It has been no secret the United States Army has been reviewing new weapon designs to maintain their efficiency and superiority in battle. The common prediction is sometime in the near future the troops may be switching to a 6.X millimeter rifle, but have recently accepted a new pistol, the Sig Sauer M17 (P320 in its civilian version) as a standard issue replacement for the Beretta, Glock, and a few other accepted brands of handgun.
The P320 is an exciting new fully ambidextrous weapon with a modular system which is easily able to change grip size to individual preference, caliber between most modern popular rounds, and barrel length for ease of use and overall accuracy.
The M17 received U.S. Army approval and passed military testing procedures to be included as a spec sidearm for troops armed with a pistol, and was recently followed by similar announcements from the Air Force, Navy, and Marines. The first round of Sig Sauers was issued to the 101st Airborne Division in November of 2017, and there are plans to purchase 421,000 more of the weapon between all four branches of the U.S. Armed Forces. The ultimate plan is for there to be a single handgun all military forces use so training and practice can be consistent for every soldier.
The M17 has a great trigger and good sights; I canâ€™t tell a difference in performance or feel between the M-17 and the P320-M17. The contract specification for the M-17 was shooting a ten round four-inch group at 35 yards with crappy ball ammo which it will do all day. The civilian versions of the M-17 are just as accurate and fun to shoot. I have used a variety of heavy and light bullets in full metal jacket and hollow points. The 320-M17 fed them all.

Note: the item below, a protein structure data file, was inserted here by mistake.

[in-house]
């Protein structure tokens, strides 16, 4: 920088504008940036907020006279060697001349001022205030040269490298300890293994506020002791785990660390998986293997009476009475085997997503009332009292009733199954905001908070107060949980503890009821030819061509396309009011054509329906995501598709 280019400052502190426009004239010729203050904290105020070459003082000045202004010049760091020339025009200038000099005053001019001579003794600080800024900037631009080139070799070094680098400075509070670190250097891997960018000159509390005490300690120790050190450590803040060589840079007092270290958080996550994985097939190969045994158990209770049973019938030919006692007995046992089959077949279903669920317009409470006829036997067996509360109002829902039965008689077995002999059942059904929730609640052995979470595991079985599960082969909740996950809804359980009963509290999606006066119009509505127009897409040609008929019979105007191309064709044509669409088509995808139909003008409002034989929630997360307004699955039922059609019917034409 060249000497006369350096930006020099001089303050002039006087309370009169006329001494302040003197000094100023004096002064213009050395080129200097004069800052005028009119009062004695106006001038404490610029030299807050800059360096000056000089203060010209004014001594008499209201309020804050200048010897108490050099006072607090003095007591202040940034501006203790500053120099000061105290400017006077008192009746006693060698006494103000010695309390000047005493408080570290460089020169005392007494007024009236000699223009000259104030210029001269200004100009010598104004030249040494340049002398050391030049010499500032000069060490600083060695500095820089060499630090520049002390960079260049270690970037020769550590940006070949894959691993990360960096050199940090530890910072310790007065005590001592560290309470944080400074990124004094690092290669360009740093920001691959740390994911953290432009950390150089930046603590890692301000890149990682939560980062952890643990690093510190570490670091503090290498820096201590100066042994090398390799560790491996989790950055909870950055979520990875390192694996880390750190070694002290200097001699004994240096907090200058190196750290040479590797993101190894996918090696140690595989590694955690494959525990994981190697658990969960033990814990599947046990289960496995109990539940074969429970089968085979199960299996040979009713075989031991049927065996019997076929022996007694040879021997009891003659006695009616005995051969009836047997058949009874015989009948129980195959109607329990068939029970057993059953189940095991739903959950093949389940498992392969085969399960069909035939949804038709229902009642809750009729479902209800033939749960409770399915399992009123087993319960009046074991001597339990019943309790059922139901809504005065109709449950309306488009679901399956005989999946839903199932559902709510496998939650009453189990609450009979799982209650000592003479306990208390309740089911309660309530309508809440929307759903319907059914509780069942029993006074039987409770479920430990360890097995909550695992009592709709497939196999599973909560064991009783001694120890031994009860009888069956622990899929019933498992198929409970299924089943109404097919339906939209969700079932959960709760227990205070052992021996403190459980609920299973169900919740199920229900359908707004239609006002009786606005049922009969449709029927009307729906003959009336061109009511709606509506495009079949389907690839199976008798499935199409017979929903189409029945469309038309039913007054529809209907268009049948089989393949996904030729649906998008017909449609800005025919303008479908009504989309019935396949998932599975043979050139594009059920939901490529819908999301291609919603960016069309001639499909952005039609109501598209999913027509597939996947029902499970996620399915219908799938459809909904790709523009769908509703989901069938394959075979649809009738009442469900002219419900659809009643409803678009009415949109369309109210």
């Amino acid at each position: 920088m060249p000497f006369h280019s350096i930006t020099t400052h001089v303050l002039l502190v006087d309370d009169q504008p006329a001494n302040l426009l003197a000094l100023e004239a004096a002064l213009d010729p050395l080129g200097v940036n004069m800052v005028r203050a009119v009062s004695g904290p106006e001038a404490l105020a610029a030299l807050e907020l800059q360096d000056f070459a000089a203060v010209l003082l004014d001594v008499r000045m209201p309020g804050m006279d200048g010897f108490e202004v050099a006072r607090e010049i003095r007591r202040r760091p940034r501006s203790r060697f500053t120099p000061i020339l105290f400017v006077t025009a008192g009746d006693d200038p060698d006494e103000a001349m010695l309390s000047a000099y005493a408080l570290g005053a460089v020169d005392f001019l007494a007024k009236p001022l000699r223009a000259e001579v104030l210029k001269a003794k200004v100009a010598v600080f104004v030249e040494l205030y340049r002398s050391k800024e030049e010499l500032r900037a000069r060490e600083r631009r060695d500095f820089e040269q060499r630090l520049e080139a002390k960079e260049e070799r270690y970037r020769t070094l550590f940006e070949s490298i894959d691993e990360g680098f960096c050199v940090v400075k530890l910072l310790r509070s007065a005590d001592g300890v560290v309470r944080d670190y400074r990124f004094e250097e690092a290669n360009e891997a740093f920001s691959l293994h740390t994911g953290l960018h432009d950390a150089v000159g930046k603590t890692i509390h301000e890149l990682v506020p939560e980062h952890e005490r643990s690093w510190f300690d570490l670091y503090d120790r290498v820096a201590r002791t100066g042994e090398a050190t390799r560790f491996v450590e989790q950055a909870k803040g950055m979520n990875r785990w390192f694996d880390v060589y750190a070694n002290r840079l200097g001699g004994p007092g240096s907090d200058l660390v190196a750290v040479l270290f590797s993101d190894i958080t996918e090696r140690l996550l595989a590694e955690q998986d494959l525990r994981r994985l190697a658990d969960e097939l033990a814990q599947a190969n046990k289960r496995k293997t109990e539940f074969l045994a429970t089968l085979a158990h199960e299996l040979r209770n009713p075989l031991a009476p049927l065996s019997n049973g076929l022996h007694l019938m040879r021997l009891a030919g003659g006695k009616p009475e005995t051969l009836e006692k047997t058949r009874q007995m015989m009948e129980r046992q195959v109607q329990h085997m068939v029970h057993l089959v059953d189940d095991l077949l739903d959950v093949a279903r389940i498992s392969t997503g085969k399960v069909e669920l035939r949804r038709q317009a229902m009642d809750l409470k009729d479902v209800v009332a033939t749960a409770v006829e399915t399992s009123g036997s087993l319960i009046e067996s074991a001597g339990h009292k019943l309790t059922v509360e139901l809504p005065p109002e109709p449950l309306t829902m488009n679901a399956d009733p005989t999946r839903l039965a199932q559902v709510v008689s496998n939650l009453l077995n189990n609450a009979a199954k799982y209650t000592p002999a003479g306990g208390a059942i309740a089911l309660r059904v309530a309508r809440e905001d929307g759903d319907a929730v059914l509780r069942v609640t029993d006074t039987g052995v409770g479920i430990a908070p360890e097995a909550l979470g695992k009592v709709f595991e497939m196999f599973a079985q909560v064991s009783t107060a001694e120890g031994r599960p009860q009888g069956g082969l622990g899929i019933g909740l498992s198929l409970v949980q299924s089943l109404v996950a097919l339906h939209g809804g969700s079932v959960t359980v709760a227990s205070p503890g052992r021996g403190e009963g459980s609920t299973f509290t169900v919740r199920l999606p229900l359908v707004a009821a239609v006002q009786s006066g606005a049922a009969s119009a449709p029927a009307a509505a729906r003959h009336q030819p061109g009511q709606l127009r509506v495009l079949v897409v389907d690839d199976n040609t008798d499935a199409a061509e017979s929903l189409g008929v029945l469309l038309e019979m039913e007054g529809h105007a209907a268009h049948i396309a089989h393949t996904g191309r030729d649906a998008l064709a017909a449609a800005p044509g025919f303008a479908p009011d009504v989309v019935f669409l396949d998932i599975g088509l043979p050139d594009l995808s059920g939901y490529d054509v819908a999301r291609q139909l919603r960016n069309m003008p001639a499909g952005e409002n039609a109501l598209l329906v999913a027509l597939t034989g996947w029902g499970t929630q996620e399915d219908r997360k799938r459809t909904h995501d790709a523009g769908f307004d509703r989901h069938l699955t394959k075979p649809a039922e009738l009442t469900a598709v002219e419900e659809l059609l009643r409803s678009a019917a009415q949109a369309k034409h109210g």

The feel and the grip angle are like the rest of the P-320 family. The manual safety is ambidextrous and placed so that the thumb rides on it naturally when you assume a firing grip. The ambidextrous slide lock sits right in front of the safety. It takes a little getting used to, but it is ergonomic and easy to use.
There is some debate about external safeties. The MHS requirements specified a safety and the M-17 delivered. The M-1911 had a well-placed safety, the M-17 is better, inspired by competition modified civilian 1911s. There are a lot of things soldiers do, like individual movement techniques (Google it), which are fundamentally different than police or civilian applications. Military guns get banged and dropped and abused. Some soldiers jump out of airplanes wearing them. With training, a manual safety is no slower and provides an extra layer of protection. Nobody wants to get shot doing a PLF (Parachute Landing Fall).
The P320-M17 comes apart like any other SIG P-320. The original specifications for the XM-17 required a special tool to remove the takedown lever. This requirement was changed and now both the Army M-17s and the civilian variants have the same removable takedown lever as the P-320. The military M-17 and the Commemorative require a special tool to disassemble the slide. The trigger modules have the serial number and are completely removable.